- Repair & Care
Toyota went for the jugular in the 2007 model year when it introduced the second-generation Tundra. It sported a powerful 5.7-liter V-8 engine and six-speed automatic.
Today, the Tundra faces much stiffer competition from Chevrolet, Ram trucks, GMC and Ford half-ton pickups, all of which have been updated or revised since 2007.
The Tundra comes in two- or four-wheel drive, and in three cab styles: regular cab, Double Cab and CrewMax. The CrewMax is the largest cab in the half-ton segment since Chrysler discontinued the Mega Cab option for the Dodge Ram 1500. The CrewMax comes only with a 5-foot, 6-inch bed, while other versions can be ordered with either a 6-foot, 6-inch bed, or an 8-foot cargo bed. Trim levels include Tundra, SR5 and Limited.
New for 2011
Toyota has announced several mechanical and feature changes for the 2011 Tundra light-duty pickup truck.
The 2011 Tundra will get several interior updates that include discontinuing an ashtray as a standard feature and replacing the cigarette lighter with a 12-volt power outlet. The headrests have been revised with a new design.
Mechanical changes include updating the base 4.0-liter V-6 engine with a dual VVT-i system with roller rockers and hydraulic lifters that can variably adjust both the intake and exhaust valves for enhanced performance and efficiency. The 4.0-liter V-6 makes 270 horsepower and 278 pounds-feet of torque, up 34 hp and 12 pounds-feet from the 2006-2010 Tundra.
To help improve towing safety, trailer-sway control programming and brake override technology have been added as standard equipment. Trailer-sway control uses a truck's stability control sensors to detect unintended side-to-side movement at the rear wheels while towing and uses the truck's antilock braking system to help counteract yaw caused by unwanted trailer motion. A trailer brake controller allows the driver to control the amount of gain (brake boost) applied to the trailer's electric brakes when the driver applies the vehicle's brakes.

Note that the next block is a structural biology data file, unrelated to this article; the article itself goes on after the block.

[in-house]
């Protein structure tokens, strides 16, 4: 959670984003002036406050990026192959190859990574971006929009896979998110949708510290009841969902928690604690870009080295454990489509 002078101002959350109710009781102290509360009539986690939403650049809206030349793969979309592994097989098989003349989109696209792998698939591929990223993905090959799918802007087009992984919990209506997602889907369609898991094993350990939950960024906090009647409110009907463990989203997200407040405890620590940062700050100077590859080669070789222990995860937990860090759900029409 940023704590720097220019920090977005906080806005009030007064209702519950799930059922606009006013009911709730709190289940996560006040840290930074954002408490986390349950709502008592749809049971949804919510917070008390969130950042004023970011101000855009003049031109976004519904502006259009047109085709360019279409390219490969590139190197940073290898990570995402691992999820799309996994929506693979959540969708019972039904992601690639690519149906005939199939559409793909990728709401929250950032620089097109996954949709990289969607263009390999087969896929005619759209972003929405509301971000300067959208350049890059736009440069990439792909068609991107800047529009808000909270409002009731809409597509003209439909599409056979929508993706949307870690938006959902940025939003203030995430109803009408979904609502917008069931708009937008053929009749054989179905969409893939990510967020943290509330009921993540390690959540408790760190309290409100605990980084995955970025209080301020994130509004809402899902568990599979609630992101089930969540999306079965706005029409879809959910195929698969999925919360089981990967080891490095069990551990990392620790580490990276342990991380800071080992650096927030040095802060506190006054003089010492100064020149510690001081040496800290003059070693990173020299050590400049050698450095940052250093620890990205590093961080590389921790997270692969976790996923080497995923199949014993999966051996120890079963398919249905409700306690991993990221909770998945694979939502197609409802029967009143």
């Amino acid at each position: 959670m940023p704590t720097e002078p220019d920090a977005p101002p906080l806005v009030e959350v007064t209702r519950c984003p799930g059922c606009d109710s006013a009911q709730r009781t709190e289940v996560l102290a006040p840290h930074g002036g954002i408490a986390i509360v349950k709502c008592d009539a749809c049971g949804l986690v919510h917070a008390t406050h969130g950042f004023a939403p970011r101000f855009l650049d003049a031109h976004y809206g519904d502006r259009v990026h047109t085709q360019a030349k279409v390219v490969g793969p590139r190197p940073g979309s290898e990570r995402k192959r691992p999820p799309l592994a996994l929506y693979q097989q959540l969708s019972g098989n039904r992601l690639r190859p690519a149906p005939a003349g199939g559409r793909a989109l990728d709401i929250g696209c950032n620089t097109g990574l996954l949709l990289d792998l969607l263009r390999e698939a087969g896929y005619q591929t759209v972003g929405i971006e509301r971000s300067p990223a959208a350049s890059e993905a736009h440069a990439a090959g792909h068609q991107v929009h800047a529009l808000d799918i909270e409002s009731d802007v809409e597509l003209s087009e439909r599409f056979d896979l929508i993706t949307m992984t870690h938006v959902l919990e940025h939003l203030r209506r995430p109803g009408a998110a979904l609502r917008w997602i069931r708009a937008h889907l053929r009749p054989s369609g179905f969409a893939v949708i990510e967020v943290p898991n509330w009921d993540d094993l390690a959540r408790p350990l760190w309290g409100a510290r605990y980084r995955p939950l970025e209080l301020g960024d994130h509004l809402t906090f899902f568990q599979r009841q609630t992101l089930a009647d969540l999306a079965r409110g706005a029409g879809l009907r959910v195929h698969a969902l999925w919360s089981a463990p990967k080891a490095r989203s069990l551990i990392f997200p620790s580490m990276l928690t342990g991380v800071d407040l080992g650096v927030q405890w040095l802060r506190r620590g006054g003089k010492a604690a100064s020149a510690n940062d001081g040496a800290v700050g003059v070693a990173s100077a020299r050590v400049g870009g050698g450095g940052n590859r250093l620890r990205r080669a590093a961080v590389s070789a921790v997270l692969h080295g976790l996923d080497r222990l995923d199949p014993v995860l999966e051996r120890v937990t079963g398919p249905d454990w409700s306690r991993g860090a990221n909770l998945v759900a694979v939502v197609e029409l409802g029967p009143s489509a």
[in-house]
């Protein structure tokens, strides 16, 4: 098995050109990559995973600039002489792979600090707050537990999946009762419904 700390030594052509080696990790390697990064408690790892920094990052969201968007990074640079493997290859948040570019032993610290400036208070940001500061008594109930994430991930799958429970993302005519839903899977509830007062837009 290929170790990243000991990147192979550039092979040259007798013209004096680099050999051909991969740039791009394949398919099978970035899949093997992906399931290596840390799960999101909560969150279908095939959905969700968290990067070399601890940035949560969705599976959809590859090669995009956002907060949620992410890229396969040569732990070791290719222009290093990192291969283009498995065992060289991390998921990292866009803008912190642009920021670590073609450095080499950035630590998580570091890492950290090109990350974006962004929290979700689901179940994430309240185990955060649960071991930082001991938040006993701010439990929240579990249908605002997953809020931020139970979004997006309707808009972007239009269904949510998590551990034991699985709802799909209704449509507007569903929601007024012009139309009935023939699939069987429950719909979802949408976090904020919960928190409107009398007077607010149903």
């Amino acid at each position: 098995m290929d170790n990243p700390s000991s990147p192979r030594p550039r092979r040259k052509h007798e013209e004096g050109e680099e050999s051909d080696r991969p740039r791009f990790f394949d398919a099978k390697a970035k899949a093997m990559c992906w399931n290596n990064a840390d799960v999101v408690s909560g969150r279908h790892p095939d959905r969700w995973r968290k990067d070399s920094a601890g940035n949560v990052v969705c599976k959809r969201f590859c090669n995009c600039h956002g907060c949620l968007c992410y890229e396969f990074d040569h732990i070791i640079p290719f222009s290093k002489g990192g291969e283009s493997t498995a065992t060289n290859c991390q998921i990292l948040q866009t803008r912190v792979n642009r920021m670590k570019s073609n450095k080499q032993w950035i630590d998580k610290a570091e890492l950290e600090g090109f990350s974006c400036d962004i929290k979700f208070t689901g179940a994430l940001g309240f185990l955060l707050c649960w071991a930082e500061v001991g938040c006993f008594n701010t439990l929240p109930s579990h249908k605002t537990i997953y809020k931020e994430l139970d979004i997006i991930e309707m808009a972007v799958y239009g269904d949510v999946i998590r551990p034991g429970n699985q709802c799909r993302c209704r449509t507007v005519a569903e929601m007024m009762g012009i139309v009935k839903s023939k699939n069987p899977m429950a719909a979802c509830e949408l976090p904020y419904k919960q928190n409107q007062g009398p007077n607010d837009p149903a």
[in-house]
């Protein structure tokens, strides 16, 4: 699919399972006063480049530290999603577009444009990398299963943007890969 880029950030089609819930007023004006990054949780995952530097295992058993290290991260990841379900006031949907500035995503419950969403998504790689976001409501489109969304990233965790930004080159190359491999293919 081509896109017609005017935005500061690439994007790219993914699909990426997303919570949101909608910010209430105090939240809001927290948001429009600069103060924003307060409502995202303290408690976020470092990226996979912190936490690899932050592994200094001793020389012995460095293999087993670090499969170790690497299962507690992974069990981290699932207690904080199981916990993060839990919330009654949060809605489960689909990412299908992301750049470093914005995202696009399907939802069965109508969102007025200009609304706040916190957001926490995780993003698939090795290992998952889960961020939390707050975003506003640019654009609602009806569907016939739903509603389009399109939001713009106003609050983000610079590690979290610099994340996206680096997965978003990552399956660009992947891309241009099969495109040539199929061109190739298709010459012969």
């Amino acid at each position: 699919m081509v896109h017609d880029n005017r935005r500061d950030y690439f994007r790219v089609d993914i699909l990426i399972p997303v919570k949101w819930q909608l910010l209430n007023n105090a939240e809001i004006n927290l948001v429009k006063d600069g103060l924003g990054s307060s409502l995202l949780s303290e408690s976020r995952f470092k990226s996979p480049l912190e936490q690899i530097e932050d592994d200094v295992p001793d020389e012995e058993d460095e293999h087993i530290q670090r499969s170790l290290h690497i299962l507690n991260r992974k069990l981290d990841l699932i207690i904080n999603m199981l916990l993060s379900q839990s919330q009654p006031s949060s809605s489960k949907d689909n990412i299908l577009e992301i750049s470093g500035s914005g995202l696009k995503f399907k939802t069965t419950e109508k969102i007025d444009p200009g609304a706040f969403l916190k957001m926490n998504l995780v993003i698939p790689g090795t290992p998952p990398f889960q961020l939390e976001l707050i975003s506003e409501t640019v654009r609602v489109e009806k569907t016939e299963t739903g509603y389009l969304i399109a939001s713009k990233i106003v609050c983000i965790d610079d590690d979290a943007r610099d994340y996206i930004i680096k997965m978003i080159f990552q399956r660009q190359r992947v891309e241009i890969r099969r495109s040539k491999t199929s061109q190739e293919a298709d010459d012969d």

Contradicting a trend that's gained momentum in the past decade, Toyota has reduced the maximum trailer-towing rating of the Tundra half-ton for 2011, in one case up to 1,100 pounds.
Toyota made sure this Tundra wouldn't have sand kicked in its face by designing a big, brawny pickup that looks like it could bully any truck on the market — at least from the front. The massive grille, sculptured hood and husky bumper present an intimidating head-on view. From the side, the Tundra is rather conventional. A deck-rail adjustable tie-down system is available for all cargo beds.
The Tundra's interior is designed to accommodate working people. The control knobs are easy to grip, even in work gloves, and the gauges are easy to read at a glance but placed at the end of long barrels in the dash. There are plenty of storage options, especially with a center console that can hold a laptop and hanging files. Even the regular cab Tundra has enough room behind the seats to hold five-gallon paint buckets. The seats are wide, supportive and comfortable. The new Platinum Package adds luxury touches that until now were only available in trucks like high-end Ford F-150s.
Under the Hood
Mechanical features include:
Toyota emphasizes safety with a suite of electronic braking technologies that help drivers avoid accidents. All are tied into the antilock braking system. They include traction control, brake assist, electronic stability control and trailer-sway control. Toyota also has electronic brake-force distribution, which adjusts braking pressure according to cargo load. The Tundra doesn't hold back on airbags, with side-impact airbags in front and side curtain airbags standard on all versions. Safety features include:
Of Interest to Truck Owners
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